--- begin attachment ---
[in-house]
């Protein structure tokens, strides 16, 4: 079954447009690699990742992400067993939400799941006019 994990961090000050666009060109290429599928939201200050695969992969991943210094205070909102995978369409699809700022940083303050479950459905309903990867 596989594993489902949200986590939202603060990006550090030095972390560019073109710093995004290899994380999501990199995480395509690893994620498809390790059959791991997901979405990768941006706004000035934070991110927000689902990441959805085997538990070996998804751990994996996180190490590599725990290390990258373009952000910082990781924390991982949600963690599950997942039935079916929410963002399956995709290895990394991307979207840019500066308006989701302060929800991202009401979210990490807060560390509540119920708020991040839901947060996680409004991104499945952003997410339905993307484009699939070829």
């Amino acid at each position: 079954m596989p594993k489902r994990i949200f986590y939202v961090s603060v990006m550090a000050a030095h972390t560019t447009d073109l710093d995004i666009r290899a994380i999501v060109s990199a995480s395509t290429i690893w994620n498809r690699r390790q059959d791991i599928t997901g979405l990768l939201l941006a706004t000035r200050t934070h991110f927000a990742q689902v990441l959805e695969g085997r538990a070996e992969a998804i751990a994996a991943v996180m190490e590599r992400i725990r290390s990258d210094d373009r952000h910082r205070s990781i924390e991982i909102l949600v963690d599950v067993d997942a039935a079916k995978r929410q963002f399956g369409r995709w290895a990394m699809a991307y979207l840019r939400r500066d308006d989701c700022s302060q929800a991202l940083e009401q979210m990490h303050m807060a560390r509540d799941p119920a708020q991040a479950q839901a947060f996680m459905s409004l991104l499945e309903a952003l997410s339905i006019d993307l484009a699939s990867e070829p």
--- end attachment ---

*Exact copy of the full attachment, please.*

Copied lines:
[in-house]
């Protein structure tokens, strides 16, 4: 079954447009690699990742992400067993939400799941006019 994990961090000050666009060109290429599928939201200050695969992969991943210094205070909102995978369409699809700022940083303050479950459905309903990867 596989594993489902949200986590939202603060990006550090030095972390560019073109710093995004290899994380999501990199995480395509690893994620498809390790059959791991997901979405990768941006706004000035934070991110927000689902990441959805085997538990070996998804751990994996996180190490590599725990290390990258373009952000910082990781924390991982949600963690599950997942039935079916929410963002399956995709290895990394991307979207840019500066308006989701302060929800991202009401979210990490807060560390509540119920708020991040839901947060996680409004991104499945952003997410339905993307484009699939070829």
């Amino acid at each position: 079954m596989p594993k489902r994990i949200f986590y939202v961090s603060v990006m550090a000050a030095h972390t560019t447009d073109l710093d995004i666009r290899a994380i999501v060109s990199a995480s395509t290429i690893w994620n498809r690699r390790q059959d791991i599928t997901g979405l990768l939201l941006a706004t000035r200050t934070h991110f927000a990742q689902v990441l959805e695969g085997r538990a070996e992969a998804i751990a994996a991943v996180m190490e590599r992400i725990r290390s990258d210094d373009r952000h910082r205070s990781i924390e991982i909102l949600v963690d599950v067993d997942a039935a079916k995978r929410q963002f399956g369409r995709w290895a990394m699809a991307y979207l840019r939400r500066d308006d989701c700022s302060q929800a991202l940083e009401q979210m990490h303050m807060a560390r509540d799941p119920a708020q991040a479950q839901a947060f996680m459905s409004l991104l499945e309903a952003l997410s339905i006019d993307l484009a699939s990867e070829p």